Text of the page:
Southeastern myotis

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Southeastern myotis
Myotis austroriparius 2.jpg
Scientific classification edit
Kingdom: Animalia
Phylum: Chordata
Class: Mammalia
Order: Chiroptera
Family: Vespertilionidae
Genus: Myotis
M. austroriparius
Binomial name
Myotis austroriparius
(Rhoads, 1897)
Distribution of Myotis austroriparius.png
Distribution of the southeastern bat (1989)

The southeastern myotis (Myotis austroriparius) is a small bat found throughout the Gulf Coastal Plain and the Lower Mississippi Alluvial Plain of the southeastern United States.


Hibernating southeastern myotis
Photo of Myotis austroriparius captured in early April while harp trapping a cave

The southeastern myotis weighs 5–8 g. Its diet consists predominantly of insects. All species of the genus Myotis, including the southeastern bat, rest by day and forage at night. They often hunt and feed over water. The feeding flights usually alternate with periods of rest, during which the bats hang to digest their catch. The southeastern bat has a wingspan of about 9-11 inches. Pelage varies from gray to bright orange-brown, with females generally being more brightly colored than the males. Southeastern bats are unique among Myotis of the United States in the production of twins; all other Myotis females usually produce one baby.

This species is occasionally observed roosting with Rafinesque's big-eared bats.[2]


The range of this species includes southern Illinois and Indiana in the north, westward into southeastern Oklahoma, western Tennessee and Arkansas, and northeastern Texas, and eastward to the southern part of North Carolina. Disjunct populations of this species occur in the Ohio River Valley of Kentucky, and the majority of the population lives in the northern half of the peninsula of Florida [3]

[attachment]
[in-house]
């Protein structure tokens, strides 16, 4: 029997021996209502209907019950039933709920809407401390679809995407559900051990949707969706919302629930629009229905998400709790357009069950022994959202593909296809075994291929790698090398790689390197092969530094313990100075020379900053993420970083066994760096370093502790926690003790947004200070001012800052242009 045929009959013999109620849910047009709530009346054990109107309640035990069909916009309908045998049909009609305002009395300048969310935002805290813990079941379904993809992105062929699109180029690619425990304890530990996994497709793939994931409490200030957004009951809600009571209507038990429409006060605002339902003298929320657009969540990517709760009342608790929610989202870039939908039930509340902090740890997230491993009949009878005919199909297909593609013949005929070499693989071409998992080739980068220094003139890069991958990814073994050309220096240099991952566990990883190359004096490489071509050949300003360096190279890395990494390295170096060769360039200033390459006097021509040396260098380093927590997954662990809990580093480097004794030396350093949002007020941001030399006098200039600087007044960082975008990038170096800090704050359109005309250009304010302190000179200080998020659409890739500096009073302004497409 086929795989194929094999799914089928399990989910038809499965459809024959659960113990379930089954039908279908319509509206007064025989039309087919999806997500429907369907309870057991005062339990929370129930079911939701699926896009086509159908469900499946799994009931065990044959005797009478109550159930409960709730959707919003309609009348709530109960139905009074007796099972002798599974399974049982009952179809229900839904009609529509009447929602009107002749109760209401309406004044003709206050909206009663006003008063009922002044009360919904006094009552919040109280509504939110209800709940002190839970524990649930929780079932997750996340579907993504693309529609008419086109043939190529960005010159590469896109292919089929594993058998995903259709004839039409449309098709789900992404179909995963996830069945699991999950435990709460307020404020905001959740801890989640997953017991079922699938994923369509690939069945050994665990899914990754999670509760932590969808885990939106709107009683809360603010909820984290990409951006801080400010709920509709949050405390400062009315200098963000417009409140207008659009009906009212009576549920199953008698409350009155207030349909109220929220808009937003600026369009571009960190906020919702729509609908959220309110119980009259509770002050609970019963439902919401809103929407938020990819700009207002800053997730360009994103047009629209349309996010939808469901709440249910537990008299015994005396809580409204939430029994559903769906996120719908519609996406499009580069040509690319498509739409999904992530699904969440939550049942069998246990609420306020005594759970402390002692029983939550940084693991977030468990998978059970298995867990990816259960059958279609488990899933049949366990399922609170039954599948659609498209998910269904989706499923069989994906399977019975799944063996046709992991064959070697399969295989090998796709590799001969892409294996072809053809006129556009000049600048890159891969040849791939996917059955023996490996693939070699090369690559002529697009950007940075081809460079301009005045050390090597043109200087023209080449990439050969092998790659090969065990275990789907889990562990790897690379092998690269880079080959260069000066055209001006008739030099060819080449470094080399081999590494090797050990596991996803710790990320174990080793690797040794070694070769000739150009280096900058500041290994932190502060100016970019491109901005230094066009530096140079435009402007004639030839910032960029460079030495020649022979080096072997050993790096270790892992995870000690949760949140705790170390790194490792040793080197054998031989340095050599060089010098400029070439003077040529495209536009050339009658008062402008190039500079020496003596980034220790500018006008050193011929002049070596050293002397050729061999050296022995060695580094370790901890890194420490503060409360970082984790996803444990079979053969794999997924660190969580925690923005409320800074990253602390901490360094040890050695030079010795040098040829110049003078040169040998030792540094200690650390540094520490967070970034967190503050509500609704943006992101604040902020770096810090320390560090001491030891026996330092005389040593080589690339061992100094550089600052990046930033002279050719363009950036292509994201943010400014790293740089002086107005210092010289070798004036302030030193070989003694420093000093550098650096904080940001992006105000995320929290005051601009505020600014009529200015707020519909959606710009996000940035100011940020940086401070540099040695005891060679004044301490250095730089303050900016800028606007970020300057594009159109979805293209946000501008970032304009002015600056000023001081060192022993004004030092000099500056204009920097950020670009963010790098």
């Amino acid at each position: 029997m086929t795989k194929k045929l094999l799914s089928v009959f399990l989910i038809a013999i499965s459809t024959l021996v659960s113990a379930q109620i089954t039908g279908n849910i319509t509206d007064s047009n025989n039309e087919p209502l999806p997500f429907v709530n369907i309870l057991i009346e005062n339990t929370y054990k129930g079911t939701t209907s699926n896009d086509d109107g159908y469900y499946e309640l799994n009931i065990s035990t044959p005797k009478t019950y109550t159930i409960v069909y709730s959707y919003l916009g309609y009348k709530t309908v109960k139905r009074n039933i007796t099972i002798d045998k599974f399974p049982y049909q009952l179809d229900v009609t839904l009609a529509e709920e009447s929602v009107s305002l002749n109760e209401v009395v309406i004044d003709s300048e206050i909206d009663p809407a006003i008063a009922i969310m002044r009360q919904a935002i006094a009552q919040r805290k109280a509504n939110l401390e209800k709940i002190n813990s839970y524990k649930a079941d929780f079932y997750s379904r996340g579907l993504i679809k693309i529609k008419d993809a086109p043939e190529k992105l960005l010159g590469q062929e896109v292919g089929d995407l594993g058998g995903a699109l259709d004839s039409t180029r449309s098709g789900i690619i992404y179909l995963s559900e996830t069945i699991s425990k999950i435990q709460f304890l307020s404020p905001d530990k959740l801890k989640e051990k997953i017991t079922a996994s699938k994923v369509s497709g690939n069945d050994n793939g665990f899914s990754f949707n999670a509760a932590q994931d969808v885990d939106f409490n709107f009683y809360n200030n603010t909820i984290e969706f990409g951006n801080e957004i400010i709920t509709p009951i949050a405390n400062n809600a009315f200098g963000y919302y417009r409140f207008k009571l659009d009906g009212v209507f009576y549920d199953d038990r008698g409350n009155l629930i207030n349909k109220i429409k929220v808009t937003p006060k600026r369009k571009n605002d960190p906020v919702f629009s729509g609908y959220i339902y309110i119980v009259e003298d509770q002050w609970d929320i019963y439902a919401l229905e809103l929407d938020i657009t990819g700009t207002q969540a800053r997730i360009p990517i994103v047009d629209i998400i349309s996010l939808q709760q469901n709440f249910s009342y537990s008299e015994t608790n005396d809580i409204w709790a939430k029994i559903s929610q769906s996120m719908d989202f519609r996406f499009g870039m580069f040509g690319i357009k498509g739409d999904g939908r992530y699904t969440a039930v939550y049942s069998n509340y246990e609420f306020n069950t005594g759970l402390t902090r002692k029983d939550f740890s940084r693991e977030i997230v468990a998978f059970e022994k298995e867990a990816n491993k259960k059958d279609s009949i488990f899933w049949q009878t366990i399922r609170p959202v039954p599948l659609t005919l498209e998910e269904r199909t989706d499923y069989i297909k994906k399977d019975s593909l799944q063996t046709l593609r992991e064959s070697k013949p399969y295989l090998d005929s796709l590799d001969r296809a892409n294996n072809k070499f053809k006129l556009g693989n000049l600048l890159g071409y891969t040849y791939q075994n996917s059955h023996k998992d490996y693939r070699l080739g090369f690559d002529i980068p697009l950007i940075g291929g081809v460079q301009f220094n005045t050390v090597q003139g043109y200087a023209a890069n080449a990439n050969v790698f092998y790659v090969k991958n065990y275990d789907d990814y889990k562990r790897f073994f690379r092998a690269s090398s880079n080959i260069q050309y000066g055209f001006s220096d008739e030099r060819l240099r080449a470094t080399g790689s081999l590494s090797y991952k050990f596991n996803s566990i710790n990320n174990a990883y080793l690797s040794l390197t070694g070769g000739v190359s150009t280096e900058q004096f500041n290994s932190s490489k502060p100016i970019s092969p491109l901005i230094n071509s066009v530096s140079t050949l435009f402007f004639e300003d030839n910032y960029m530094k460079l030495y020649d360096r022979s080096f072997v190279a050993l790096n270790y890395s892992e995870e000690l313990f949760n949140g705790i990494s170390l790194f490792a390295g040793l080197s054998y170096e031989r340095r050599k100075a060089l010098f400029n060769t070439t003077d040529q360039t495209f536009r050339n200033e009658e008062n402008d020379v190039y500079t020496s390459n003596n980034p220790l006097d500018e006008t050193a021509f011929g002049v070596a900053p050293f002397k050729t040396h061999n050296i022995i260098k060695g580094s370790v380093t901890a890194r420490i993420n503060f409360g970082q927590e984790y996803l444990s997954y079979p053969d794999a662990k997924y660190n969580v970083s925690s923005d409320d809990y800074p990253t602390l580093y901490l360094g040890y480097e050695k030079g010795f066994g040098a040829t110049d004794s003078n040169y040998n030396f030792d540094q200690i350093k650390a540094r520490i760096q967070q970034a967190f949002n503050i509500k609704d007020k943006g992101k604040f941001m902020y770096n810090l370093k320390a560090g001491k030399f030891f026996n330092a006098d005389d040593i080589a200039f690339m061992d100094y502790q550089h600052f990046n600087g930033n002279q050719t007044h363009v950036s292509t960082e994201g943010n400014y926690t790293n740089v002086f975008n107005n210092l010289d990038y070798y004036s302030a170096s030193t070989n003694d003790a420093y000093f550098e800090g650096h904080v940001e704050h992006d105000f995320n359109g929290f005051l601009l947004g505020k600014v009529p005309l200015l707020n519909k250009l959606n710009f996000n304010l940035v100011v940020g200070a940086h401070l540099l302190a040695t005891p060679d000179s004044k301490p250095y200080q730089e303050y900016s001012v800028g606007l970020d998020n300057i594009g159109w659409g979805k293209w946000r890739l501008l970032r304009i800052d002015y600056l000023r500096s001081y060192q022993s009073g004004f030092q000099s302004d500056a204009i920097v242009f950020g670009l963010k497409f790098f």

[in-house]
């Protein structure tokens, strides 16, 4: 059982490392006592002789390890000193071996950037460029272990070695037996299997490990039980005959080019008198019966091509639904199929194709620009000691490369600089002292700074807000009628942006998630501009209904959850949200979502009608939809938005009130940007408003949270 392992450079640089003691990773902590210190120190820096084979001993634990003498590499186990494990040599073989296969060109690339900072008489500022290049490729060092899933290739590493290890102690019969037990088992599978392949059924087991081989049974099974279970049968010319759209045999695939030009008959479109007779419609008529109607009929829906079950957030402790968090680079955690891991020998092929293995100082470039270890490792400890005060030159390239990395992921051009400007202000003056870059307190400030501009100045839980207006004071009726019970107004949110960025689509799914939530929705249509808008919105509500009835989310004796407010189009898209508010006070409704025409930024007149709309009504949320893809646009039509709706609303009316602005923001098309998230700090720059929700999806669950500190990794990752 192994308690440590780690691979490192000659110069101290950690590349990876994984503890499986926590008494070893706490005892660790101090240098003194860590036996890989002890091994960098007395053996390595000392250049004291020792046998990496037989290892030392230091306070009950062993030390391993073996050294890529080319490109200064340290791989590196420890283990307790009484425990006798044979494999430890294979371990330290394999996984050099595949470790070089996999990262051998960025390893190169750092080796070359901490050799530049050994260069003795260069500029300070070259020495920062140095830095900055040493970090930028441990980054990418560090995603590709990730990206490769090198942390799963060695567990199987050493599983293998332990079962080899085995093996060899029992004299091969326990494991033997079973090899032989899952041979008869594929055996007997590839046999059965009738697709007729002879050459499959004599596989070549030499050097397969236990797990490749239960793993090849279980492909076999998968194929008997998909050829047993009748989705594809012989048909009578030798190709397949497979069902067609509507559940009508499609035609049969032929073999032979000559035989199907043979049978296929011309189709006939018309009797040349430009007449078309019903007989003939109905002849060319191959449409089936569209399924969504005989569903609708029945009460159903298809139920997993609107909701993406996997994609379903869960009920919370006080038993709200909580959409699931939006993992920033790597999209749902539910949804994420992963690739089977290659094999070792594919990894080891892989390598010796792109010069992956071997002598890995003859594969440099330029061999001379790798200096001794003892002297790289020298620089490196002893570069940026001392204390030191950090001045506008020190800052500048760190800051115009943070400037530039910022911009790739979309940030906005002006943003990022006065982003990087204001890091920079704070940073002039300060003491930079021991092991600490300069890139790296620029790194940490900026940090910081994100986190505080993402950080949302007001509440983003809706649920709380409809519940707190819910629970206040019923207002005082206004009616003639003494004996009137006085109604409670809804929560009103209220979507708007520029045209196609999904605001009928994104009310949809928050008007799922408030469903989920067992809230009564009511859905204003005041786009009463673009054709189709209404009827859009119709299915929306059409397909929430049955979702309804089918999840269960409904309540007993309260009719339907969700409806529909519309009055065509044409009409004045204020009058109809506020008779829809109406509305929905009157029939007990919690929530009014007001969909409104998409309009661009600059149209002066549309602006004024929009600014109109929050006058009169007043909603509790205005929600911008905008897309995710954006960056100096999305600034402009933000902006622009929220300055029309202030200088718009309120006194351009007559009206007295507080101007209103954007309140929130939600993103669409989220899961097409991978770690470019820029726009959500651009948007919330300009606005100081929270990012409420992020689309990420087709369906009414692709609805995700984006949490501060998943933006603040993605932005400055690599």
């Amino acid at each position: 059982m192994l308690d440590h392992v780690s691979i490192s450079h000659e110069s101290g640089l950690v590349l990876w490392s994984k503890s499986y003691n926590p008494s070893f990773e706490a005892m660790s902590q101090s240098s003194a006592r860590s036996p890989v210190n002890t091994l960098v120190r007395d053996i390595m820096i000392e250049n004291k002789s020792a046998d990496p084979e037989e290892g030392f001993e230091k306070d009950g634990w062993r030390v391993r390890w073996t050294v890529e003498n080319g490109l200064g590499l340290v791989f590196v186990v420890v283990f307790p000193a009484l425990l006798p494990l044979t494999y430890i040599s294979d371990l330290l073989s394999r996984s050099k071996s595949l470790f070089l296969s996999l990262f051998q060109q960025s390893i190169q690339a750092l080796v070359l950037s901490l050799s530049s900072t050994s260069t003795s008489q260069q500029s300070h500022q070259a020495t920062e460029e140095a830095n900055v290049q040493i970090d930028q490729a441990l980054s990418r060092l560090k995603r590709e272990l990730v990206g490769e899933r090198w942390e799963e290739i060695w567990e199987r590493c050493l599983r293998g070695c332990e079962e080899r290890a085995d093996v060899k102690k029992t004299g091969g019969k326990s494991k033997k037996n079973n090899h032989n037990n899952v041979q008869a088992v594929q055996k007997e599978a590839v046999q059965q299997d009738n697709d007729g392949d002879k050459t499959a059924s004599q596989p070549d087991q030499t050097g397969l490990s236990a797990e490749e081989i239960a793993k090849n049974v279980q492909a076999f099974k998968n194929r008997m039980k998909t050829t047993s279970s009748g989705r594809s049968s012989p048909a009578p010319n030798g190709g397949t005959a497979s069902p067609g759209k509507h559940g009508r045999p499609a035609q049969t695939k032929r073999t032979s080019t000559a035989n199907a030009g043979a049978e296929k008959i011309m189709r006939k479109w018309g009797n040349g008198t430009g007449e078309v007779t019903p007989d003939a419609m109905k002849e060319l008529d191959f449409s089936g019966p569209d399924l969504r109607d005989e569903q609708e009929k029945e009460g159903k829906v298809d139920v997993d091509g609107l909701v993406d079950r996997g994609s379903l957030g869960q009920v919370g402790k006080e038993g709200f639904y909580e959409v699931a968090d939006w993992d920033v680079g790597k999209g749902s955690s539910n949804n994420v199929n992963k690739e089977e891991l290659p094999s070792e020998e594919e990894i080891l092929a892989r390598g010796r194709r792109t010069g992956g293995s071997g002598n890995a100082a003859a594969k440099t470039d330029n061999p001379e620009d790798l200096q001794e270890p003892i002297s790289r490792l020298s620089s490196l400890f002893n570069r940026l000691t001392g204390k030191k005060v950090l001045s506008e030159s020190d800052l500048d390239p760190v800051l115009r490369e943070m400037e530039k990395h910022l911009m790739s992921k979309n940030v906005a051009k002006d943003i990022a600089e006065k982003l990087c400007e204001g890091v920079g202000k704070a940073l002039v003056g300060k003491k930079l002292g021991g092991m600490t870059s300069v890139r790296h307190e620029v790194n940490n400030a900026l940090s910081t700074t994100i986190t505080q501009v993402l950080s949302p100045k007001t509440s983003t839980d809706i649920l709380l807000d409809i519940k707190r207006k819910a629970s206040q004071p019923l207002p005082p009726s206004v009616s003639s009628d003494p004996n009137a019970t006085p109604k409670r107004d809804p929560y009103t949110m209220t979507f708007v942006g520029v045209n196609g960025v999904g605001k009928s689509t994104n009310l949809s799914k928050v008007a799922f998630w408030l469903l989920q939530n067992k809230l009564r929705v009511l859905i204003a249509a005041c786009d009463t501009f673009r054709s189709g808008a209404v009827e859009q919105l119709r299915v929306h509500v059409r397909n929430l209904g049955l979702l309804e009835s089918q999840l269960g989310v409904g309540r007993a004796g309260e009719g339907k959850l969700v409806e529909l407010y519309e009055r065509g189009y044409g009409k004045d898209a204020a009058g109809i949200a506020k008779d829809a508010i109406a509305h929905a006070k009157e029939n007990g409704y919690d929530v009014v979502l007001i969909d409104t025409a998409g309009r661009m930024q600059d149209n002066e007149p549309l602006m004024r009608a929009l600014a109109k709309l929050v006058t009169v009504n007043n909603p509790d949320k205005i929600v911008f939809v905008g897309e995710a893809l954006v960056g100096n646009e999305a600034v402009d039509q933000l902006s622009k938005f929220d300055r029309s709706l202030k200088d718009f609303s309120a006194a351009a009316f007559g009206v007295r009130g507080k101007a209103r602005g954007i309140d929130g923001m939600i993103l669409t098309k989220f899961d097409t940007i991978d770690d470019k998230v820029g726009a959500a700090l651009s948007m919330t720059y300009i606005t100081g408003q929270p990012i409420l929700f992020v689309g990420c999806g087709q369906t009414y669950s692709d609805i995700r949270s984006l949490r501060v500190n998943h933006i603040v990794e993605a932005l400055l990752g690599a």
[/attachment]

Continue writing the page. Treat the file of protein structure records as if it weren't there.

Southeastern myotis are an important food source for barred owls, particularly in the nesting season.[4] One nesting barred owl pair produced 13 pellets that contained bat remains in a month period, containing the skulls of 37 southeastern myotis.[4] Southeastern myotis were less important as a food source outside of the nesting season.[4]


  1. ^ Arroyo-Cabrales, J. & Ticul Alvarez Castaneda, S. (2008). "Myotis austroriparius". IUCN Red List of Threatened Species. Version 2009.2. International Union for Conservation of Nature. Retrieved 7 February 2010.
  2. ^
  3. ^ Whitaker, J., W. Hamilton. 1998. Mammals of the Eastern United States. Ithaca, New York: Cornell University Press.
  4. ^ a b c Bergstrom, B. J., & Smith, M. T. (2017). Bats as Predominant Food Items of Nesting Barred Owls. Southeastern Naturalist, 16(1), N1-N4.
  • Jones, C. and R. W. Manning. 1989. Myotis austroriparius. Mammalian Species 332:1–3.
  • Harvey, M. J., J. S. Altenbach, and T. L. Best. 1999. Bats of the United States. Published by the Arkansas Game and Fish Commission in cooperation with the Asheville Field Office, U.S. Fish and Wildlife Service.